Prosecutors have downgraded the involuntary manslaughter charges against Alec Baldwin, significantly reducing the possible prison time for the actor, who was holding the gun that discharged on the “Rust” movie set, killing the film’s cinematographer.
Mr. Baldwin’s lawyers argued this month that the Santa Fe County district attorney had incorrectly charged the actor under a version of a New Mexico firearm law that was passed months after the fatal shooting in October 2021.
If convicted under that law, called a firearm enhancement, Mr. Baldwin would have received a minimum prison sentence of five years. Instead, he now faces a maximum of 18 months in prison.
In a statement, Heather Brewer, a spokeswoman for the district attorney, said the prosecution had dropped the firearm enhancement to “avoid further litigious distractions by Mr. Baldwin and his attorneys.”
“The prosecution’s priority is securing justice, not securing billable hours for big-city attorneys,” Ms. Brewer said on Monday.
The altered charges, which were filed on Friday, also apply to Hannah Gutierrez-Reed, the armorer who was responsible for weapons and ammunition on set. She loaded the gun the day of the shooting with what were supposed to be all dummies, inert cartridges used to resemble real rounds on camera. While Mr. Baldwin was drawing his revolver to prepare for a scene, the gun discharged a live round, killing the cinematographer, Halyna Hutchins, and wounding the director, Joel Souza.
Mr. Baldwin has asserted he was not responsible for the fatal shooting, saying he was handed a gun that he was told was “cold,” meaning it did not contain live rounds and was safe to handle.
Lawyers for both Mr. Baldwin and Ms. Gutierrez-Reed had argued that by charging their clients under the firearm enhancement law, the prosecutors appeared to be applying a version of the law that had not been passed until 2022.
The version that was on the New Mexico books when Ms. Hutchins was killed says the firearm enhancement applies when a weapon is “brandished” in the commission of a noncapital felony. The newer version imposes a minimum five-year sentence if a firearm was “discharged” in the commission of a noncapital felony.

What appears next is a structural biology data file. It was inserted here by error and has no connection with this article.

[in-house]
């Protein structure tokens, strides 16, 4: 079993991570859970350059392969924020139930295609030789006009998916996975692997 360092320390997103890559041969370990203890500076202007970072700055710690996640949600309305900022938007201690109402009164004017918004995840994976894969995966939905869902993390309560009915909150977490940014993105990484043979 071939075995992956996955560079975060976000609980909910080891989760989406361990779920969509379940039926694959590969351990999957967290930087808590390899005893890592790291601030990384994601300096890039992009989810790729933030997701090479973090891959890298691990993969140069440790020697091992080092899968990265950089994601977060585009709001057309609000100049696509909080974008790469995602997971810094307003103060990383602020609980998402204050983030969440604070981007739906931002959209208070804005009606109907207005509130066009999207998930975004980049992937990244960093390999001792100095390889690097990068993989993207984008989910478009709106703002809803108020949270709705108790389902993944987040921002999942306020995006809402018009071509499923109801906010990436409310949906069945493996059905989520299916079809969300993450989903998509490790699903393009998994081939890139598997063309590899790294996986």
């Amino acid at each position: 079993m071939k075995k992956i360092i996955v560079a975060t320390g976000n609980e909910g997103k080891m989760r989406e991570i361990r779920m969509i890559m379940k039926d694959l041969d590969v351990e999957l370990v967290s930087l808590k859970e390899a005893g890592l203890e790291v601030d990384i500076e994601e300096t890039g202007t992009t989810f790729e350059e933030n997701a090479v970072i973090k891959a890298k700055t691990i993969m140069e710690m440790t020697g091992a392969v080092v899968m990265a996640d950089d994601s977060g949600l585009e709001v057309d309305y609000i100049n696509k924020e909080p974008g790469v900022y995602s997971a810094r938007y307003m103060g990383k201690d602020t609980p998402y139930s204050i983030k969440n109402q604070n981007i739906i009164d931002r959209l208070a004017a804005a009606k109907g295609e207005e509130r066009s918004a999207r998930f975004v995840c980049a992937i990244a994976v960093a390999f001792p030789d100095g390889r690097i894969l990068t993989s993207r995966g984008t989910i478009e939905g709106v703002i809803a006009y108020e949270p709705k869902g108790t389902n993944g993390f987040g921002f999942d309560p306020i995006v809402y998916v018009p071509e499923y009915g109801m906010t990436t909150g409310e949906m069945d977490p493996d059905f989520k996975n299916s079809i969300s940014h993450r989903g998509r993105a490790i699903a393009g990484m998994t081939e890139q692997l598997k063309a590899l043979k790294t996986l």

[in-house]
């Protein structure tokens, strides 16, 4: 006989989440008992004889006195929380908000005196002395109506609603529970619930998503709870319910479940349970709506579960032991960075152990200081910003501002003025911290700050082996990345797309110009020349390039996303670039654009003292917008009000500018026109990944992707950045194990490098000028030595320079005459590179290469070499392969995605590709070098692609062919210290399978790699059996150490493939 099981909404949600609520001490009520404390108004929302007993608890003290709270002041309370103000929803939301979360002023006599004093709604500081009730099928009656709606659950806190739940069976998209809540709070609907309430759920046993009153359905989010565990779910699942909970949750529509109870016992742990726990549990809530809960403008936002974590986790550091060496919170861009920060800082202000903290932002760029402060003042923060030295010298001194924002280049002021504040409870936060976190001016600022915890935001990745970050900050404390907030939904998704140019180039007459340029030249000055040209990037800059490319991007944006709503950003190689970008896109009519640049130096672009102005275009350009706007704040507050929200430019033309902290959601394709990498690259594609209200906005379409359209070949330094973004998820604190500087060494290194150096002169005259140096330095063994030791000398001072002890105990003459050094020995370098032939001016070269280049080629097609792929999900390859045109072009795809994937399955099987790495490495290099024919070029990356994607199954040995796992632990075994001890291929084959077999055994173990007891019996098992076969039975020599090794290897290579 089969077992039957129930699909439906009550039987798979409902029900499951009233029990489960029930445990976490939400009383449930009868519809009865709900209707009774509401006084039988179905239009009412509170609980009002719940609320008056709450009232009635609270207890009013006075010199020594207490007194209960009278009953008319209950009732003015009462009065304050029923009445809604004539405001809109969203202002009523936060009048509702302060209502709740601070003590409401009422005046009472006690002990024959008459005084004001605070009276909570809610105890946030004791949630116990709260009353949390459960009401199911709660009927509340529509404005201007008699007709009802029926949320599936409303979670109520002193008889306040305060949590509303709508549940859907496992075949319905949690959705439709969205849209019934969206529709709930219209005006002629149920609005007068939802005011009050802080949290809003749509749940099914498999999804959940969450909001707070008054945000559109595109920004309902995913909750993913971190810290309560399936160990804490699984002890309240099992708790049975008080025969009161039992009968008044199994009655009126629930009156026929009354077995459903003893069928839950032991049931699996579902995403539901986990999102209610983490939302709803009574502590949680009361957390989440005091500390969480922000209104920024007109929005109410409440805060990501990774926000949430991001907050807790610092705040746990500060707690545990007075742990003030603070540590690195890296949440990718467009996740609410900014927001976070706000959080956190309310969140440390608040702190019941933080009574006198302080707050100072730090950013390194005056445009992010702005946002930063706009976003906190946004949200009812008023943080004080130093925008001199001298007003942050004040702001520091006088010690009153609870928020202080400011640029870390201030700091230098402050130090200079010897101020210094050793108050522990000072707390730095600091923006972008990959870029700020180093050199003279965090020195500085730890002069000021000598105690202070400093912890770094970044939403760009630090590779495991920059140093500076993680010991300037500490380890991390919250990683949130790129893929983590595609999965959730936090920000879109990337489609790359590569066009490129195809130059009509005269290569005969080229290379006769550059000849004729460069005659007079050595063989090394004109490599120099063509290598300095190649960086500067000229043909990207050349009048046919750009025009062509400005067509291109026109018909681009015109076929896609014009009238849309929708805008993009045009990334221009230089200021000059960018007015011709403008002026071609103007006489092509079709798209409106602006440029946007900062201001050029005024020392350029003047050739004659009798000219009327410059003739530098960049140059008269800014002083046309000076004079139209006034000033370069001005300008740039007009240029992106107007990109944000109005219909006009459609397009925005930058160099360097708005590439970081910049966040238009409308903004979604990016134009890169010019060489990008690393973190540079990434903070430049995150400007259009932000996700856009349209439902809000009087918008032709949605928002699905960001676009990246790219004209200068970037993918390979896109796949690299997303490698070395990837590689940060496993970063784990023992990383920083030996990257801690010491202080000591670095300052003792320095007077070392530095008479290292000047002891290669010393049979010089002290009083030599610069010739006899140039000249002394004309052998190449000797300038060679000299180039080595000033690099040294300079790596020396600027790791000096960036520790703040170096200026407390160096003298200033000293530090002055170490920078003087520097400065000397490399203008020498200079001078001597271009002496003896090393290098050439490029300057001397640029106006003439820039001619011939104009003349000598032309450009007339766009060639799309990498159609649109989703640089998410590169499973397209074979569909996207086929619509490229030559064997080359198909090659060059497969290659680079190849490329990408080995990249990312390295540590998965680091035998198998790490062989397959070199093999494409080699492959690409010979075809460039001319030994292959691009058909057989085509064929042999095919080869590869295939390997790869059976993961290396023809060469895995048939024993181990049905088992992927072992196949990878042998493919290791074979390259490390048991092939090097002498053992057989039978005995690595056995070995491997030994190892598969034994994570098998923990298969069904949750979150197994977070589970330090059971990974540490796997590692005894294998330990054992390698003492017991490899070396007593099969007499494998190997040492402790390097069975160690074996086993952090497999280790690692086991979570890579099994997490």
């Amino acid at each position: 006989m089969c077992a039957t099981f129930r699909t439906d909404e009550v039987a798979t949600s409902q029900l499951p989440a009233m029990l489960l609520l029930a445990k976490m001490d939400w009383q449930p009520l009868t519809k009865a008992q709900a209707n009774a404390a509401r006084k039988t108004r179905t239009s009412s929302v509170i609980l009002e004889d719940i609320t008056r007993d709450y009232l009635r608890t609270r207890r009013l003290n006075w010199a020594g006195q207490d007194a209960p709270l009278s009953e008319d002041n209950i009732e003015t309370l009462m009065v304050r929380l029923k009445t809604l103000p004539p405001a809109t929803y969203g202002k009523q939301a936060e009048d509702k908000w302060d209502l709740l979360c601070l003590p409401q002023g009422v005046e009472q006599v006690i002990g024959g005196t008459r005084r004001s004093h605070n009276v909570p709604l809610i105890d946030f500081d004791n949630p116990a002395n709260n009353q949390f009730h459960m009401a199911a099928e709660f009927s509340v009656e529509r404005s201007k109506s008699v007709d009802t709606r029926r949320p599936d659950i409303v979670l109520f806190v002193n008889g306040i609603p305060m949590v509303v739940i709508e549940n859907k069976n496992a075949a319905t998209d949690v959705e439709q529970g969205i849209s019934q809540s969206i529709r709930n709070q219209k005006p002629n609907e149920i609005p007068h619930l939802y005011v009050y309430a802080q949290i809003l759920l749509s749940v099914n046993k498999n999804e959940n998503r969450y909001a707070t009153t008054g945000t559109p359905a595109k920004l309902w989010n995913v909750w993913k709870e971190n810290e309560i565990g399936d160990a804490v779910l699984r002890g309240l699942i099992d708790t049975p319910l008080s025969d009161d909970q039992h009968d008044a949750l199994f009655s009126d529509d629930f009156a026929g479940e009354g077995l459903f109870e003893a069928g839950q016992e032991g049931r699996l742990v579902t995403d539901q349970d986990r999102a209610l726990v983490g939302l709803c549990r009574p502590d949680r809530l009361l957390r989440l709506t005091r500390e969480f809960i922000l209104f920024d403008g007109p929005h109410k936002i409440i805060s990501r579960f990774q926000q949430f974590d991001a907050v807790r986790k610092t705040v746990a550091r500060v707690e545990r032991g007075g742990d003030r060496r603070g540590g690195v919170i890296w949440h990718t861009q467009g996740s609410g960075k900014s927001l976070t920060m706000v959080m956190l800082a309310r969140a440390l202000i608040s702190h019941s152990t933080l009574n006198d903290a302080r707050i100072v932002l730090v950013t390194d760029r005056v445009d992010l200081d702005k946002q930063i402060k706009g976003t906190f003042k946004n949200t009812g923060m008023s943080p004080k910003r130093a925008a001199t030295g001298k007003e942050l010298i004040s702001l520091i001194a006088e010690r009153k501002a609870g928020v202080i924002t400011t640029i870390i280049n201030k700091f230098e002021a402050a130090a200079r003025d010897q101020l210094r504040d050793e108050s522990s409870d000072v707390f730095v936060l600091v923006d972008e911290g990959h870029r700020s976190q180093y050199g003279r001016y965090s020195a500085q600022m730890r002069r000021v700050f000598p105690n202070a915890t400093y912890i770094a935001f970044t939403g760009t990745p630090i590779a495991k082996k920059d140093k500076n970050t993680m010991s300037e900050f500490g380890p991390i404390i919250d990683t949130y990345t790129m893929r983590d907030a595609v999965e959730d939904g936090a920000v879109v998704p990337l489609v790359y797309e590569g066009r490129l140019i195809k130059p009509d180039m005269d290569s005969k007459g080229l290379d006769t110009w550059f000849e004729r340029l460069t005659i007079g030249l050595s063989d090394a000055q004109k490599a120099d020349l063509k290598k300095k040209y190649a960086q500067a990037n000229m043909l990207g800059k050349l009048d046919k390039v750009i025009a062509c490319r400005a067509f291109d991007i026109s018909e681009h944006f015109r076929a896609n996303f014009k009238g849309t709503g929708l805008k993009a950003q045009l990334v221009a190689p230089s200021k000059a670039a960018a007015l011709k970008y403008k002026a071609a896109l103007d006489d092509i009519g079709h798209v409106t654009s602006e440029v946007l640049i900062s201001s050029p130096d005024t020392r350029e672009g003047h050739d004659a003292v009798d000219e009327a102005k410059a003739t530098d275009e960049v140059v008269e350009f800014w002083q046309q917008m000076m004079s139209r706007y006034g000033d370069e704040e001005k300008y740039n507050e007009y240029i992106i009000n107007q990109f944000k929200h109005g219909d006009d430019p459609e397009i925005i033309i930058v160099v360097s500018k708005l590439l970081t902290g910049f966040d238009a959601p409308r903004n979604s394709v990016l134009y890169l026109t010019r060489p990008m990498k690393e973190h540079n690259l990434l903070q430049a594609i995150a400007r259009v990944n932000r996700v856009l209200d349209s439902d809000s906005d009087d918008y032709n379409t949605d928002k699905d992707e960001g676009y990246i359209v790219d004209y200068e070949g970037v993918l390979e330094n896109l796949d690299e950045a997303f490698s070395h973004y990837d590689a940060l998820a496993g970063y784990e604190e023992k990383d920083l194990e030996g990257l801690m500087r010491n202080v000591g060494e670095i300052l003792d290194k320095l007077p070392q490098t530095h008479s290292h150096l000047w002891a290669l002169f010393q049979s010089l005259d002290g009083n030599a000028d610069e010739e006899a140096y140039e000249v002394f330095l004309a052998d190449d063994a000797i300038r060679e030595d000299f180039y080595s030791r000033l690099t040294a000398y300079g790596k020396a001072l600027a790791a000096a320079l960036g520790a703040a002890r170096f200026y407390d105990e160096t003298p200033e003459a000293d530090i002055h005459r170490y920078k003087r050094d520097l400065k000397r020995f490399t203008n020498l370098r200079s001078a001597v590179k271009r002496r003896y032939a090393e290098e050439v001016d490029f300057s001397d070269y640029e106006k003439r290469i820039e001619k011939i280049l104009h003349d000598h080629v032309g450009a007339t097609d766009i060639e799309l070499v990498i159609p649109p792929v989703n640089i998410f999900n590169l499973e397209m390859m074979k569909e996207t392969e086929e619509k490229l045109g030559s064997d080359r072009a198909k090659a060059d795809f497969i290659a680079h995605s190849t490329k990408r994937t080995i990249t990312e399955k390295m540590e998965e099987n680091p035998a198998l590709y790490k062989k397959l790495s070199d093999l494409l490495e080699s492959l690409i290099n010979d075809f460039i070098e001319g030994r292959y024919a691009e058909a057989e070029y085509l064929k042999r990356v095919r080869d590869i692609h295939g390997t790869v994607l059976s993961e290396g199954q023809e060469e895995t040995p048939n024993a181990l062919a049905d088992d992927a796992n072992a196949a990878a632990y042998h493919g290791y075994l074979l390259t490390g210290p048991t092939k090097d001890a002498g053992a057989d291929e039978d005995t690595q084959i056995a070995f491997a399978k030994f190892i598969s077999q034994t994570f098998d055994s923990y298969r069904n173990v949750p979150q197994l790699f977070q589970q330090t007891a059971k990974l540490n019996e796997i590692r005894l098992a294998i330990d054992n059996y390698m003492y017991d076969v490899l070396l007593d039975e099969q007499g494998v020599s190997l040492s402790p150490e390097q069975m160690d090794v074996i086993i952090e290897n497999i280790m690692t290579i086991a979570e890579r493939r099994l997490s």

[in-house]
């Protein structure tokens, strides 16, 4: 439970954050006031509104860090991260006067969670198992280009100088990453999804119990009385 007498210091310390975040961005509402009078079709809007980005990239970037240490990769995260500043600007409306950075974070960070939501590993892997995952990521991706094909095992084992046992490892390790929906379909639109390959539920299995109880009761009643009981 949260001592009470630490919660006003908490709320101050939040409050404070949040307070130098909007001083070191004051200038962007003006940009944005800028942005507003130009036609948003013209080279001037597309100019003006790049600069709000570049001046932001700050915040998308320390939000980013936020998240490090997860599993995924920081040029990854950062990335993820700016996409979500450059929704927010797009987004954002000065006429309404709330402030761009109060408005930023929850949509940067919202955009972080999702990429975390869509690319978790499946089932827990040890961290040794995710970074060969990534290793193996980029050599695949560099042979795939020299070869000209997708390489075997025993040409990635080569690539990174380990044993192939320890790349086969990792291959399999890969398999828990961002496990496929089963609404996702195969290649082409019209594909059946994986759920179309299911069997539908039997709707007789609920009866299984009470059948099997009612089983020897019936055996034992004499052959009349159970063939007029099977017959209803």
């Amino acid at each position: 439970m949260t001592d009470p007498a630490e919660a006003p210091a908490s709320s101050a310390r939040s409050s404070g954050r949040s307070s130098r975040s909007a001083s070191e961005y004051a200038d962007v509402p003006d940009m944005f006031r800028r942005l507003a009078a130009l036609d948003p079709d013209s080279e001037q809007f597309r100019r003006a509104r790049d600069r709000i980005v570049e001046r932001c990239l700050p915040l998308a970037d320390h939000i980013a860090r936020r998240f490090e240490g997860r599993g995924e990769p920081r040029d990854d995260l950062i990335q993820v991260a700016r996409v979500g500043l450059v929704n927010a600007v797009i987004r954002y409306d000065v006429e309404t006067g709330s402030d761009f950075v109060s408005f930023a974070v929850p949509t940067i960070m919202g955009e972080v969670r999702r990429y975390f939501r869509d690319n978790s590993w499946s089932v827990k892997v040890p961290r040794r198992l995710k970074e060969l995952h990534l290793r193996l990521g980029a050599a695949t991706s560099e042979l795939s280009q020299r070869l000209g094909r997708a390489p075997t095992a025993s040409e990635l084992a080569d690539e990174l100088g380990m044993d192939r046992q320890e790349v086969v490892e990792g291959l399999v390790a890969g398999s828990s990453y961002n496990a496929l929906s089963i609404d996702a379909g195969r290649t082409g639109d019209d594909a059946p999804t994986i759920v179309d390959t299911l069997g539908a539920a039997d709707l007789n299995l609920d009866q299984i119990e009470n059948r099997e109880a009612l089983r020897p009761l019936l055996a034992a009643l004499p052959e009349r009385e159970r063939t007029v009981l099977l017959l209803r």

According to the law’s definition of “brandished,” the action must be done “with intent to intimidate or injure a person.” Mr. Baldwin’s lawyers argued in court papers that the prosecutors had not accused the actor of that behavior in legal filings or public statements, instead alleging that the actor had been negligent on set and had repeatedly violated film safety standards, which he denies.
A lawyer for Ms. Gutierrez-Reed, Jason Bowles, wrote in court papers that the firearm enhancement could not apply to her because she was not holding the gun when it went off. Instead, prosecutors have accused her of negligent behavior that included not properly checking the rounds that she loaded into the gun. Ms. Gutierrez-Reed told investigators that she did check each round that day.
Mr. Bowles said the prosecutors’ decision to drop the firearm enhancement “reflected good ethical standards and was correct on the facts and law.” A lawyer for Mr. Baldwin, Luke Nikas, declined to comment.
For both defendants, prosecutors have filed two counts in the alternative, meaning that if they are convicted, a jury would decide which definition of involuntary manslaughter applies.
This is not the only challenge Mr. Baldwin’s legal team has made to the prosecution’s case. The lawyers have also questioned the constitutionality of the district attorney’s appointment of a special prosecutor, Andrea Reeb. Ms. Reeb is also a newly elected state representative, and Mr. Baldwin’s lawyers have said that serving in two separate branches of government is unlawful and have asked for her to be disqualified.
A judge will be asked to determine whether there is cause to move forward with the charges filed against Mr. Baldwin and Ms. Gutierrez-Reed, who are scheduled to enter their pleas on Friday.
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